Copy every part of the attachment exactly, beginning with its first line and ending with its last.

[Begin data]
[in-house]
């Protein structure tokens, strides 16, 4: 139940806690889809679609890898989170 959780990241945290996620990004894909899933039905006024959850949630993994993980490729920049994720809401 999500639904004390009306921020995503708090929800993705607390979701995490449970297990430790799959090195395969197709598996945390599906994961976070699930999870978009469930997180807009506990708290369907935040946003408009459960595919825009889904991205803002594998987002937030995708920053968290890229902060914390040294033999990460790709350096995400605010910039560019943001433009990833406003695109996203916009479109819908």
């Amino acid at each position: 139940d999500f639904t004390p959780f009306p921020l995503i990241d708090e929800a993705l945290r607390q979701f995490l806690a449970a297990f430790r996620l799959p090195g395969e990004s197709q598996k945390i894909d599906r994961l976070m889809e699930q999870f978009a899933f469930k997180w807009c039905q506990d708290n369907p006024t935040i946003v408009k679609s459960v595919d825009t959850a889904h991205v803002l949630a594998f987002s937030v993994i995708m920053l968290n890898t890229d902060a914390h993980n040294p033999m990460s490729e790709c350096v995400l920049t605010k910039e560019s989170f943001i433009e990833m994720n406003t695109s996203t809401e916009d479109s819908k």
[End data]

[in-house]
């Protein structure tokens, strides 16, 4: 139940806690889809679609890898989170 959780990241945290996620990004894909899933039905006024959850949630993994993980490729920049994720809401 999500639904004390009306921020995503708090929800993705607390979701995490449970297990430790799959090195395969197709598996945390599906994961976070699930999870978009469930997180807009506990708290369907935040946003408009459960595919825009889904991205803002594998987002937030995708920053968290890229902060914390040294033999990460790709350096995400605010910039560019943001433009990833406003695109996203916009479109819908």
């Amino acid at each position: 139940d999500f639904t004390p959780f009306p921020l995503i990241d708090e929800a993705l945290r607390q979701f995490l806690a449970a297990f430790r996620l799959p090195g395969e990004s197709q598996k945390i894909d599906r994961l976070m889809e699930q999870f978009a899933f469930k997180w807009c039905q506990d708290n369907p006024t935040i946003v408009k679609s459960v595919d825009t959850a889904h991205v803002l949630a594998f987002s937030v993994i995708m920053l968290n890898t890229d902060a914390h993980n040294p033999m990460s490729e790709c350096v995400l920049t605010k910039e560019s989170f943001i433009e990833m994720n406003t695109s996203t809401e916009d479109s819908k």